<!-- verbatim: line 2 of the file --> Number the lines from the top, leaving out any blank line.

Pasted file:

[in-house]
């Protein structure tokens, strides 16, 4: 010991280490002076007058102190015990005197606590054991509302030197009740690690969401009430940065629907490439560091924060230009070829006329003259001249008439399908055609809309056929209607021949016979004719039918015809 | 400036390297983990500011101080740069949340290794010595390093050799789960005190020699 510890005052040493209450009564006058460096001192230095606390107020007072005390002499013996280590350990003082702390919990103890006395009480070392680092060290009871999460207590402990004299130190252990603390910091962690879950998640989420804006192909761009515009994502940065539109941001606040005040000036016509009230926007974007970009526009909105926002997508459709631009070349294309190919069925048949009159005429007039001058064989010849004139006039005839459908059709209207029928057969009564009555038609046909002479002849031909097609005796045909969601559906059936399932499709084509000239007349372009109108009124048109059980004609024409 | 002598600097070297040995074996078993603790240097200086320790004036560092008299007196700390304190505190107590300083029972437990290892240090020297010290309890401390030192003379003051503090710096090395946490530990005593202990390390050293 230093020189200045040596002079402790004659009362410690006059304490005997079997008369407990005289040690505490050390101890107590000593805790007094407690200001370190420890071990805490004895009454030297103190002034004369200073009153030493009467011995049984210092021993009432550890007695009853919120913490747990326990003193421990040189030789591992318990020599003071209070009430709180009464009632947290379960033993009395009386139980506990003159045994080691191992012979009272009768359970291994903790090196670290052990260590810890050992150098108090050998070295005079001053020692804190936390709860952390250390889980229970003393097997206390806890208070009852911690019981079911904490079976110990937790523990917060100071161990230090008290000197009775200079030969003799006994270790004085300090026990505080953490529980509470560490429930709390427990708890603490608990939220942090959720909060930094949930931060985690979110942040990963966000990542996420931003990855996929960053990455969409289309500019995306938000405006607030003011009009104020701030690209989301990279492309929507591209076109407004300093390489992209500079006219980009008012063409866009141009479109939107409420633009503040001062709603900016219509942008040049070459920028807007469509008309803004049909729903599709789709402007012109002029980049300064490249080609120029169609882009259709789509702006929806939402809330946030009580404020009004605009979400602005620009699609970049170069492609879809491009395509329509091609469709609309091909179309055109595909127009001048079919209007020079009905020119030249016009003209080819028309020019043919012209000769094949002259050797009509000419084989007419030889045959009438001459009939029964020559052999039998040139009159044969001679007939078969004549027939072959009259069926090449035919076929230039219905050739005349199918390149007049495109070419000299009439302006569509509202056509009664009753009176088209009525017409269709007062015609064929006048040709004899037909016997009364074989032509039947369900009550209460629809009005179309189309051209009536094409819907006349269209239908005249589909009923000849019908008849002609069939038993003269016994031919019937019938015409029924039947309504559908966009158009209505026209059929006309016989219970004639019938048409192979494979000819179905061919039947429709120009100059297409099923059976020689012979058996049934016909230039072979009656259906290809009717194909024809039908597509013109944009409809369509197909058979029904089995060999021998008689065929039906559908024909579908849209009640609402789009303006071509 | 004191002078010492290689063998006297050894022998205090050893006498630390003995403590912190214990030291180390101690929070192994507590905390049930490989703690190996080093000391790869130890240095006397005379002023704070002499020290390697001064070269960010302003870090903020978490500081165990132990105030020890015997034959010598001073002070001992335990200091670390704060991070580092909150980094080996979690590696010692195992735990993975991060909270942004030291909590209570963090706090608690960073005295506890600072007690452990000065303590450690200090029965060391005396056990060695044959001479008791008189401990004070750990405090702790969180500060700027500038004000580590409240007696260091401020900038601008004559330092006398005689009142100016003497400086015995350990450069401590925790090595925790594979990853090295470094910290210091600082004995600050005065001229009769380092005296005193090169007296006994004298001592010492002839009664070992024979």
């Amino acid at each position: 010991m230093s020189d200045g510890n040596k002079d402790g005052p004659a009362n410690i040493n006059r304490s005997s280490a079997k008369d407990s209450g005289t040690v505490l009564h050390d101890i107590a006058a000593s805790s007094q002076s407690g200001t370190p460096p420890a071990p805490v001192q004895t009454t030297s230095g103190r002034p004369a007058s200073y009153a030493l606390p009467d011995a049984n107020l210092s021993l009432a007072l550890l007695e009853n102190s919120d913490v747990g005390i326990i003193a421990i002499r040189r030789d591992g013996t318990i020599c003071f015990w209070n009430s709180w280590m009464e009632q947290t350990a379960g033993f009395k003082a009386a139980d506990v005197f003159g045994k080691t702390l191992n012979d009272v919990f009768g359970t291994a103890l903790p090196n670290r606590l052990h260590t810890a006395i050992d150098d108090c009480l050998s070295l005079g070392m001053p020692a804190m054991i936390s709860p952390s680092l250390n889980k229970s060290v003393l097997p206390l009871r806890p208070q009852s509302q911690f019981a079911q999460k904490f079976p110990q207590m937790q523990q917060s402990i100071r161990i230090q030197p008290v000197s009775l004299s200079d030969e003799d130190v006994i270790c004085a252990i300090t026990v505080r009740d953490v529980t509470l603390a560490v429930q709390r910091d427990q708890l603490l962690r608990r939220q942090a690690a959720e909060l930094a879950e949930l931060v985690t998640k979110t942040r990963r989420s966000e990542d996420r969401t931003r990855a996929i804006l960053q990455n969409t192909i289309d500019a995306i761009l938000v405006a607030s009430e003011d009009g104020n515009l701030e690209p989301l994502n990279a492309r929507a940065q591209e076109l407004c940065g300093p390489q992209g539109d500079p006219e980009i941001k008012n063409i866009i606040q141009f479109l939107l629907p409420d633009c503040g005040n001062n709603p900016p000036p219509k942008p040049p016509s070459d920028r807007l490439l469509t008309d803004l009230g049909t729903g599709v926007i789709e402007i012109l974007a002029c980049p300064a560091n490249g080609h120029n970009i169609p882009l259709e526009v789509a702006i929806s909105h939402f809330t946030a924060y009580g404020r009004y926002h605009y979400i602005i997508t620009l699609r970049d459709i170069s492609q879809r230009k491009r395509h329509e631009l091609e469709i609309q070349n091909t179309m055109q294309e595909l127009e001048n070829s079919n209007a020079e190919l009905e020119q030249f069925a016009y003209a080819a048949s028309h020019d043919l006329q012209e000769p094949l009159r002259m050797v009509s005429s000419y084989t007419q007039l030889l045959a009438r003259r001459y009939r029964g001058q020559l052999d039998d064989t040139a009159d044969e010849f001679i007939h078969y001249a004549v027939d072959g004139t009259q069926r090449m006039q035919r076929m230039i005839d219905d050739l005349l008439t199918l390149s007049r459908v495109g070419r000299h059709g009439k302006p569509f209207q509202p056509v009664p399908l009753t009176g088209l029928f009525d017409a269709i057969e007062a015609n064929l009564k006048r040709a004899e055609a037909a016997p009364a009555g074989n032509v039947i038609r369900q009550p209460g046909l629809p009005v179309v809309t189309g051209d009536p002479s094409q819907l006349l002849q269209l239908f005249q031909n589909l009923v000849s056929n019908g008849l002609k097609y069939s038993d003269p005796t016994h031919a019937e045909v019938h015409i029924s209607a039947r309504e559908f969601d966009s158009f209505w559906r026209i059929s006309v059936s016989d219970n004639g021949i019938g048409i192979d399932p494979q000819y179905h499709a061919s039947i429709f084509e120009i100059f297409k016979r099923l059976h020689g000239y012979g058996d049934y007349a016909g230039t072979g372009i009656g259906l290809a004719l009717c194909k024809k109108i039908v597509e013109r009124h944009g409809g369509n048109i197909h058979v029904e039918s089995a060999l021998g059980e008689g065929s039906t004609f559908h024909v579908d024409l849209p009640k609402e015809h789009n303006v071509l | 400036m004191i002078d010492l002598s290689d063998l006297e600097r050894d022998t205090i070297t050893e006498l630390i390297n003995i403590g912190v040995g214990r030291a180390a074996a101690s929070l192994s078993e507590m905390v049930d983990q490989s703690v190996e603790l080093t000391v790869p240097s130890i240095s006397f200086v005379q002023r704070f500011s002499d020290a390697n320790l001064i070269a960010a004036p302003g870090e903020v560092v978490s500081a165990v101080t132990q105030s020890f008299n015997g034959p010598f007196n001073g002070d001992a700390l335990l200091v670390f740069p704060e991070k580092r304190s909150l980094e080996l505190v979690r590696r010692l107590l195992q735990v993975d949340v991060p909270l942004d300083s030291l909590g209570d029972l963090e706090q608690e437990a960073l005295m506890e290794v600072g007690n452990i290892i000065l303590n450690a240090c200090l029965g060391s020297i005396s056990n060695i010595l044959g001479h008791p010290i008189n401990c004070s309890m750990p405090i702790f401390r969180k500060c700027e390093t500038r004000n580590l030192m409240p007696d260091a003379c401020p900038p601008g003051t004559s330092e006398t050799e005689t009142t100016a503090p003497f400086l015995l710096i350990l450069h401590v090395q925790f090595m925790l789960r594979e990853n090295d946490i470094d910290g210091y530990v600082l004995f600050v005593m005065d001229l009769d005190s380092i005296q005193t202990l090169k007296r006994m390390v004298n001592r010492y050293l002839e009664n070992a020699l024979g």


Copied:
């Protein structure tokens, strides 16, 4: 010991280490002076007058102190015990005197606590054991509302030197009740690690969401009430940065629907490439560091924060230009070829006329003259001249008439399908055609809309056929209607021949016979004719039918015809 | 400036390297983990500011101080740069949340290794010595390093050799789960005190020699 510890005052040493209450009564006058460096001192230095606390107020007072005390002499013996280590350990003082702390919990103890006395009480070392680092060290009871999460207590402990004299130190252990603390910091962690879950998640989420804006192909761009515009994502940065539109941001606040005040000036016509009230926007974007970009526009909105926002997508459709631009070349294309190919069925048949009159005429007039001058064989010849004139006039005839459908059709209207029928057969009564009555038609046909002479002849031909097609005796045909969601559906059936399932499709084509000239007349372009109108009124048109059980004609024409 | 002598600097070297040995074996078993603790240097200086320790004036560092008299007196700390304190505190107590300083029972437990290892240090020297010290309890401390030192003379003051503090710096090395946490530990005593202990390390050293 230093020189200045040596002079402790004659009362410690006059304490005997079997008369407990005289040690505490050390101890107590000593805790007094407690200001370190420890071990805490004895009454030297103190002034004369200073009153030493009467011995049984210092021993009432550890007695009853919120913490747990326990003193421990040189030789591992318990020599003071209070009430709180009464009632947290379960033993009395009386139980506990003159045994080691191992012979009272009768359970291994903790090196670290052990260590810890050992150098108090050998070295005079001053020692804190936390709860952390250390889980229970003393097997206390806890208070009852911690019981079911904490079976110990937790523990917060100071161990230090008290000197009775200079030969003799006994270790004085300090026990505080953490529980509470560490429930709390427990708890603490608990939220942090959720909060930094949930931060985690979110942040990963966000990542996420931003990855996929960053990455969409289309500019995306938000405006607030003011009009104020701030690209989301990279492309929507591209076109407004300093390489992209500079006219980009008012063409866009141009479109939107409420633009503040001062709603900016219509942008040049070459920028807007469509008309803004049909729903599709789709402007012109002029980049300064490249080609120029169609882009259709789509702006929806939402809330946030009580404020009004605009979400602005620009699609970049170069492609879809491009395509329509091609469709609309091909179309055109595909127009001048079919209007020079009905020119030249016009003209080819028309020019043919012209000769094949002259050797009509000419084989007419030889045959009438001459009939029964020559052999039998040139009159044969001679007939078969004549027939072959009259069926090449035919076929230039219905050739005349199918390149007049495109070419000299009439302006569509509202056509009664009753009176088209009525017409269709007062015609064929006048040709004899037909016997009364074989032509039947369900009550209460629809009005179309189309051209009536094409819907006349269209239908005249589909009923000849019908008849002609069939038993003269016994031919019937019938015409029924039947309504559908966009158009209505026209059929006309016989219970004639019938048409192979494979000819179905061919039947429709120009100059297409099923059976020689012979058996049934016909230039072979009656259906290809009717194909024809039908597509013109944009409809369509197909058979029904089995060999021998008689065929039906559908024909579908849209009640609402789009303006071509 | 004191002078010492290689063998006297050894022998205090050893006498630390003995403590912190214990030291180390101690929070192994507590905390049930490989703690190996080093000391790869130890240095006397005379002023704070002499020290390697001064070269960010302003870090903020978490500081165990132990105030020890015997034959010598001073002070001992335990200091670390704060991070580092909150980094080996979690590696010692195992735990993975991060909270942004030291909590209570963090706090608690960073005295506890600072007690452990000065303590450690200090029965060391005396056990060695044959001479008791008189401990004070750990405090702790969180500060700027500038004000580590409240007696260091401020900038601008004559330092006398005689009142100016003497400086015995350990450069401590925790090595925790594979990853090295470094910290210091600082004995600050005065001229009769380092005296005193090169007296006994004298001592010492002839009664070992024979």